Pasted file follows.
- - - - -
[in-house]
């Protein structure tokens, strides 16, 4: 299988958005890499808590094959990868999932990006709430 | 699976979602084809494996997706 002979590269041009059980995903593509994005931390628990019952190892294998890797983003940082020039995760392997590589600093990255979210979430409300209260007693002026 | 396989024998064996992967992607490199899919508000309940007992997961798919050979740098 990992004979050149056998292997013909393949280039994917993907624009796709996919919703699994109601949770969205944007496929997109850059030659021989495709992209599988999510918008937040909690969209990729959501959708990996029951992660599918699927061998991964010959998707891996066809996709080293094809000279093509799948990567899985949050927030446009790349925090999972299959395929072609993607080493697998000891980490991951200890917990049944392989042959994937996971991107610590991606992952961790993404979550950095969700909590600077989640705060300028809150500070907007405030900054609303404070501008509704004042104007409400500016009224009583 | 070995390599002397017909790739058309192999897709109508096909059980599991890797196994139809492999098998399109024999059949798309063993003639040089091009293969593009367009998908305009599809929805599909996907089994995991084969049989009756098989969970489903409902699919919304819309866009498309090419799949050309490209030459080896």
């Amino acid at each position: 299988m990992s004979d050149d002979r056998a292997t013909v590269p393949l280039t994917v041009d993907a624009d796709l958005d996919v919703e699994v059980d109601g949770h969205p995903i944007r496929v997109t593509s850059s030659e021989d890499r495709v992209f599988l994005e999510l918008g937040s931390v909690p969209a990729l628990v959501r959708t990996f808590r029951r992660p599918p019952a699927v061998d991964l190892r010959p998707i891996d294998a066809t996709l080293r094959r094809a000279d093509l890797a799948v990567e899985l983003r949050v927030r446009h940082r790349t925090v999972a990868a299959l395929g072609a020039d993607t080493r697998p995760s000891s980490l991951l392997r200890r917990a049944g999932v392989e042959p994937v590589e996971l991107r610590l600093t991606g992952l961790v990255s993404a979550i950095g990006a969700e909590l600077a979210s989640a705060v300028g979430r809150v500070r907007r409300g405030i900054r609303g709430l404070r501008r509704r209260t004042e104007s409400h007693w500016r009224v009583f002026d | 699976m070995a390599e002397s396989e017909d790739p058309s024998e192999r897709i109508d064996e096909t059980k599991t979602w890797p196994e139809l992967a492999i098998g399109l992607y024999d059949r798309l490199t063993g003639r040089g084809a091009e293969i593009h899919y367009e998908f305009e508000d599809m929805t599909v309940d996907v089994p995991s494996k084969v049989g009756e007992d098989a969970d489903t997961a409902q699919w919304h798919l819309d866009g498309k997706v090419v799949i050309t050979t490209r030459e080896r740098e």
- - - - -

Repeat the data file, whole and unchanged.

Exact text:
[in-house]
């Protein structure tokens, strides 16, 4: 299988958005890499808590094959990868999932990006709430 | 699976979602084809494996997706 002979590269041009059980995903593509994005931390628990019952190892294998890797983003940082020039995760392997590589600093990255979210979430409300209260007693002026 | 396989024998064996992967992607490199899919508000309940007992997961798919050979740098 990992004979050149056998292997013909393949280039994917993907624009796709996919919703699994109601949770969205944007496929997109850059030659021989495709992209599988999510918008937040909690969209990729959501959708990996029951992660599918699927061998991964010959998707891996066809996709080293094809000279093509799948990567899985949050927030446009790349925090999972299959395929072609993607080493697998000891980490991951200890917990049944392989042959994937996971991107610590991606992952961790993404979550950095969700909590600077989640705060300028809150500070907007405030900054609303404070501008509704004042104007409400500016009224009583 | 070995390599002397017909790739058309192999897709109508096909059980599991890797196994139809492999098998399109024999059949798309063993003639040089091009293969593009367009998908305009599809929805599909996907089994995991084969049989009756098989969970489903409902699919919304819309866009498309090419799949050309490209030459080896």
């Amino acid at each position: 299988m990992s004979d050149d002979r056998a292997t013909v590269p393949l280039t994917v041009d993907a624009d796709l958005d996919v919703e699994v059980d109601g949770h969205p995903i944007r496929v997109t593509s850059s030659e021989d890499r495709v992209f599988l994005e999510l918008g937040s931390v909690p969209a990729l628990v959501r959708t990996f808590r029951r992660p599918p019952a699927v061998d991964l190892r010959p998707i891996d294998a066809t996709l080293r094959r094809a000279d093509l890797a799948v990567e899985l983003r949050v927030r446009h940082r790349t925090v999972a990868a299959l395929g072609a020039d993607t080493r697998p995760s000891s980490l991951l392997r200890r917990a049944g999932v392989e042959p994937v590589e996971l991107r610590l600093t991606g992952l961790v990255s993404a979550i950095g990006a969700e909590l600077a979210s989640a705060v300028g979430r809150v500070r907007r409300g405030i900054r609303g709430l404070r501008r509704r209260t004042e104007s409400h007693w500016r009224v009583f002026d | 699976m070995a390599e002397s396989e017909d790739p058309s024998e192999r897709i109508d064996e096909t059980k599991t979602w890797p196994e139809l992967a492999i098998g399109l992607y024999d059949r798309l490199t063993g003639r040089g084809a091009e293969i593009h899919y367009e998908f305009e508000d599809m929805t599909v309940d996907v089994p995991s494996k084969v049989g009756e007992d098989a969970d489903t997961a409902q699919w919304h798919l819309d866009g498309k997706v090419v799949i050309t050979t490209r030459e080896r740098e």